Western researchers, including two undergraduate students, have become pivotal players in developing a mobile X-ray protocol that could transform how mummies are examined in the field.
Anthropology professor Andrew Nelson and his team have pioneered a process to digitize and stitch together X-ray images so that they can non-destructively ‘view’ Peruvian mummy bundles in their entirety. The process will enable other anthropologists to conduct valuable work without damaging the objects.
“Lots of people have X-rayed mummies. But, as far as I know, we’re the first to do the mosaic X-ray technique and do that digitally,” Nelson explained.
Mummy bundles – called fardos – sometimes have been examined by unwrapping the textiles encasing the mummy. That process destroys the mummy and its context at least as much as it informs researchers about the past.
A less destructive but more time-consuming examination entails X-raying the bundles using film, which is then developed by hand, then transporting the heavy images home and analyzing them from afar.
But this new process is faster, portable and produces a far more complete picture.
Here’s how it works:
Researchers bring a suitcase-sized machine – Nelson’s was funded by the Social Sciences and Humanities Research Council of Canada (SSHRC) – originally designed for use by veterinarians. The X-rays then go straight to the computer in digital form. No need to process into film or transport anything off-site. Those two-dimensional images are then electronically stitched together into composite, full-body images for immediate analyses.
That scan can stand on its own as a more-than-basic record of the mummy’s condition, position and setting. It can also offer rich enough detail for researchers to decide whether the mummy warrants further study through more detailed computer tomography (CT) scanning.
Last summer, Nelson’s team conducted 880 X-rays and 31 CT scans in six days at the archaeological site of Pachacamac, Peru, where almost 200 fardos were discovered during excavation for a new museum in 2015.
This is the first time these mummy bundles – which date from about AD 1100 to AD1470 – have been examined.
While the X-rays showed many mummies inside the bundles were no longer intact, the scans also indicated many were worthy of further non-destructive investigation.
“The great thing about doing the X-rays digitally and on site was the instant feedback we had,” said David Seston, in his final year of undergraduate Anthropology studies and a key member of the team in data management and tech troubleshooting during the six-week study.
Anthropology PhD student Joanna Motley pioneered the composite work in X-ray imaging.
Lauren Poeta, now in her fourth year of Anthropology, said the fieldwork in Peru – which included both teaching and learning from Peruvian researchers – offered an unparalleled opportunity in experiential learning.
“It was incredible because you don’t expect to see that or have the opportunity to do that after just your third year. You get to do the experiential stuff. Instead of seeing pictures in two dimensions or in a textbook, this is totally different. You start to learn what to look for and what’s important to see.”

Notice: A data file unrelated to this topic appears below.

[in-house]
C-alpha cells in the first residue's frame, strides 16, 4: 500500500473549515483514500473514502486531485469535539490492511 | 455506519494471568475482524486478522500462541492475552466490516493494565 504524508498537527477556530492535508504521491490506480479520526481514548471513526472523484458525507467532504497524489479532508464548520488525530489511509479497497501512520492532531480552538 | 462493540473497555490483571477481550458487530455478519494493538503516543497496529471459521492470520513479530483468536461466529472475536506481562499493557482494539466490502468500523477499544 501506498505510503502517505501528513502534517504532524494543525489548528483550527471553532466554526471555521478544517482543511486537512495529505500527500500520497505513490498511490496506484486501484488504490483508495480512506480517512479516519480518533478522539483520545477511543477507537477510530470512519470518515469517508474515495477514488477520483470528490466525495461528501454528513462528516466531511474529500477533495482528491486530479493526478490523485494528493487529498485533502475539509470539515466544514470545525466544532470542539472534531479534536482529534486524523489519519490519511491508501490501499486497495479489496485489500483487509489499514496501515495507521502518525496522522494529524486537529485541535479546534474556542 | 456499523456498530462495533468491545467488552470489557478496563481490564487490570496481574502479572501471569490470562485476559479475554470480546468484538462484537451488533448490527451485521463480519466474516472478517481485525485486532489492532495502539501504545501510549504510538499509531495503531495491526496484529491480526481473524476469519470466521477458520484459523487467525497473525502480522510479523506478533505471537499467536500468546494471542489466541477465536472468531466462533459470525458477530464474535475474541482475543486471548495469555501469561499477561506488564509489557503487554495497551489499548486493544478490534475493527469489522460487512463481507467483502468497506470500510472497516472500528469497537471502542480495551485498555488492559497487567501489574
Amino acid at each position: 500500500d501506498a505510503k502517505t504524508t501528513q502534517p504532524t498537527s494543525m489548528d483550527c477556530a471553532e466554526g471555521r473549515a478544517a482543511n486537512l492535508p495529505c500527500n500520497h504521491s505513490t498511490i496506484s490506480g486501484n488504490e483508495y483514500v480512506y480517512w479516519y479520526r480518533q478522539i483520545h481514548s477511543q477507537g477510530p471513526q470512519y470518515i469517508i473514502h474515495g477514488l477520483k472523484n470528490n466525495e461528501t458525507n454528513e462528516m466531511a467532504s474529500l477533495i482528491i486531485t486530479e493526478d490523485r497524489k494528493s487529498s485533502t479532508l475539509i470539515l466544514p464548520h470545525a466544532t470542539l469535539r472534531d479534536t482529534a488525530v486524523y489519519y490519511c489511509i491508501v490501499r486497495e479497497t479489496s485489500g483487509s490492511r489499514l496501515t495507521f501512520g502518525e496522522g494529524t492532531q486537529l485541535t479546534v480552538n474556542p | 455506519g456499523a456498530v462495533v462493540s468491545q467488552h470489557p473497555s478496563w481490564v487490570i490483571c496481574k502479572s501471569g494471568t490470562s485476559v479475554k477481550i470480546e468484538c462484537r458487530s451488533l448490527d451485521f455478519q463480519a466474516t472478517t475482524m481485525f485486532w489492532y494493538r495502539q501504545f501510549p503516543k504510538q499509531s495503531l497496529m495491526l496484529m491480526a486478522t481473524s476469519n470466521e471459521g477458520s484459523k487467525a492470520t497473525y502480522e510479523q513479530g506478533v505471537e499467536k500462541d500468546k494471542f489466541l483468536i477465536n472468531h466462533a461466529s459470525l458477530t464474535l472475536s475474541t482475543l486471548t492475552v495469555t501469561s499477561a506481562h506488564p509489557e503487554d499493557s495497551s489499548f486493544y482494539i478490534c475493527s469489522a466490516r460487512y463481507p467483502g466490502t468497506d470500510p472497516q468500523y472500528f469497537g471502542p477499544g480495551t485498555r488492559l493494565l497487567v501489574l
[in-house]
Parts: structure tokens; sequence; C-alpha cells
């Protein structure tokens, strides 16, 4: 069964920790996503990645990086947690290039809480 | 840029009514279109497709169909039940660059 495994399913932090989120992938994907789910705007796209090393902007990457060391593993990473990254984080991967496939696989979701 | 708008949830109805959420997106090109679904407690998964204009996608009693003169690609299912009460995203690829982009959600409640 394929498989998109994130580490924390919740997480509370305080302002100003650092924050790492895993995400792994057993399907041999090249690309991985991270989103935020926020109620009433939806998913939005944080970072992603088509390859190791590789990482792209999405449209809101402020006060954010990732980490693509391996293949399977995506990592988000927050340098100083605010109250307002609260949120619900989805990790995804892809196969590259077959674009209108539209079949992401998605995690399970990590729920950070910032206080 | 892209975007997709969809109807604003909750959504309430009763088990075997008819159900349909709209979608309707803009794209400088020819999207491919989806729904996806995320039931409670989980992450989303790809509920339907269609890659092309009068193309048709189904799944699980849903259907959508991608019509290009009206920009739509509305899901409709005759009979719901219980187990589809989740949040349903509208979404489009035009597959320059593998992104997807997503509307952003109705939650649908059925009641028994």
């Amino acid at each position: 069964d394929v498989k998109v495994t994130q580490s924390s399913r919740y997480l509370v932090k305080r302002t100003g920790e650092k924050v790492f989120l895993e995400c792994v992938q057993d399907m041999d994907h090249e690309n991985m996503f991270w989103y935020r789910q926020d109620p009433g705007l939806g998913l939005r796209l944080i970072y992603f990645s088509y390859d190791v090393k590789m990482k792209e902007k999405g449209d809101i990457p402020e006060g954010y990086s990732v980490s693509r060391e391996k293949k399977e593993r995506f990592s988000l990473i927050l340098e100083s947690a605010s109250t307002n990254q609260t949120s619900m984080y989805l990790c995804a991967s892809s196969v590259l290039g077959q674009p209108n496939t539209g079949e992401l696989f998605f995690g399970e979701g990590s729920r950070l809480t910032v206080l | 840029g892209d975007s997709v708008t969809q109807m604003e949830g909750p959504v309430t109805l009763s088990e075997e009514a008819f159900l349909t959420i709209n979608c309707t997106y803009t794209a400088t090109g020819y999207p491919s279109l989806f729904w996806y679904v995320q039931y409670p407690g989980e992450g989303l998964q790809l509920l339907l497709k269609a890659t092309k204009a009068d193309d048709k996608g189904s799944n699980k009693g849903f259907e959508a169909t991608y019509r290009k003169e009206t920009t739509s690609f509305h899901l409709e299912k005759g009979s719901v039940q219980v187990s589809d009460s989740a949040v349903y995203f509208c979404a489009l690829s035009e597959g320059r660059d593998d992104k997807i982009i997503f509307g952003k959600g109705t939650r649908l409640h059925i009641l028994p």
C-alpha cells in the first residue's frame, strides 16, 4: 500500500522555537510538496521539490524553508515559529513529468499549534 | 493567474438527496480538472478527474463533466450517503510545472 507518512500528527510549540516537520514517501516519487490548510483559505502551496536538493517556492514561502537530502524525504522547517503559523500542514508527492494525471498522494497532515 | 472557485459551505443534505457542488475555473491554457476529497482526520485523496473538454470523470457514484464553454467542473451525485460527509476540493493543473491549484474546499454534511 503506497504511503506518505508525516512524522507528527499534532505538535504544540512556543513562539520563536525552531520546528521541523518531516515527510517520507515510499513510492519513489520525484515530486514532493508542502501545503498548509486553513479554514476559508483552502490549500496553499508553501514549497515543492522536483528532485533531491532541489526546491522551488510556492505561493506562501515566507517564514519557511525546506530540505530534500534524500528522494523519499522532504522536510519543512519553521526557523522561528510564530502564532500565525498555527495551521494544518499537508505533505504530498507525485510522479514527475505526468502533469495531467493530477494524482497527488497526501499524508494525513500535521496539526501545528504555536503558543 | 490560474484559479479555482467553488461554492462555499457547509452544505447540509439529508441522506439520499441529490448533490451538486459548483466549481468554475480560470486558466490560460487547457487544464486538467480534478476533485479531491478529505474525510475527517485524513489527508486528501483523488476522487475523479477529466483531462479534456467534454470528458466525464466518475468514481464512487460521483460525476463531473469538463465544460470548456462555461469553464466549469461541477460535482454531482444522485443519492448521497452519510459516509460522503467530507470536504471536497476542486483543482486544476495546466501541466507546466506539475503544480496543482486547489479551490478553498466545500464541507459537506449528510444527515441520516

Poeta developed a standardized checklist of what researchers should be looking for as they try to discover how the fardos represent a microcosm of their society, including identifying the:
- Wrapping textile;
- Position of the mummy whether extended or with legs flexed towards their chest;
- Person’s age, sex and any suspected health issues before death; and
- Type and location of any other artifacts buried with them.
Some fardos that have been CT-scanned and further analyzed show unusual objects wrapped with them.
Decorative shells. Stones. A mysterious folded disc they’ve nicknamed a ‘taco’. One person has a sharp object pierced through an eye socket. Another has a tattoo on one hand. One is surrounded by a ‘cloud’ of cotton seeds, be it to provide filler for the fardo or as a symbol for something else, no one yet knows.
Another question as-yet-unanswered is whether mummification – the preservation of tissue and clothing – was the main intent for wrapping and encasing the bodies, or whether mummification was an unintended result of the process, coupled with the dry climate and their burial in sand.
Together, all these details form clues into who these people were as individuals, how they lived, how they interacted with their community and how they were respected in death. They are, Nelson said, individually and collectively important to the study of pre-Columbian life in Peru.
Further study of the fardos and their images continues here year-round and by Peruvian researchers, with further work expected by a Western-Peruvian team this coming summer. “It’s the awesome part of having a multi-year project,” Nelson said.
Meanwhile, they have co-authored six collaborative papers about their work during and since last summer’s research in Peru, and have presented research at archaeological and anthropological proceedings.
For Poeta, the experiential learning offered critical-thinking skills and a greater passion for anthropological fieldwork.
Seston said the experiential learning was both a personal and professional stretch.
“As an undergraduate, the chances of getting this kind of opportunity are incredibly rare. I knew when we went down there that this would change my perspective – but I never expected how much.
“A lot of work I do takes place on a computer. But being actually in the field and examining them changes my perspective 100 per cent. It’s not just an image on a screen. These are people and you have to respect them as people. You honour them by bringing them out and bringing back their stories.”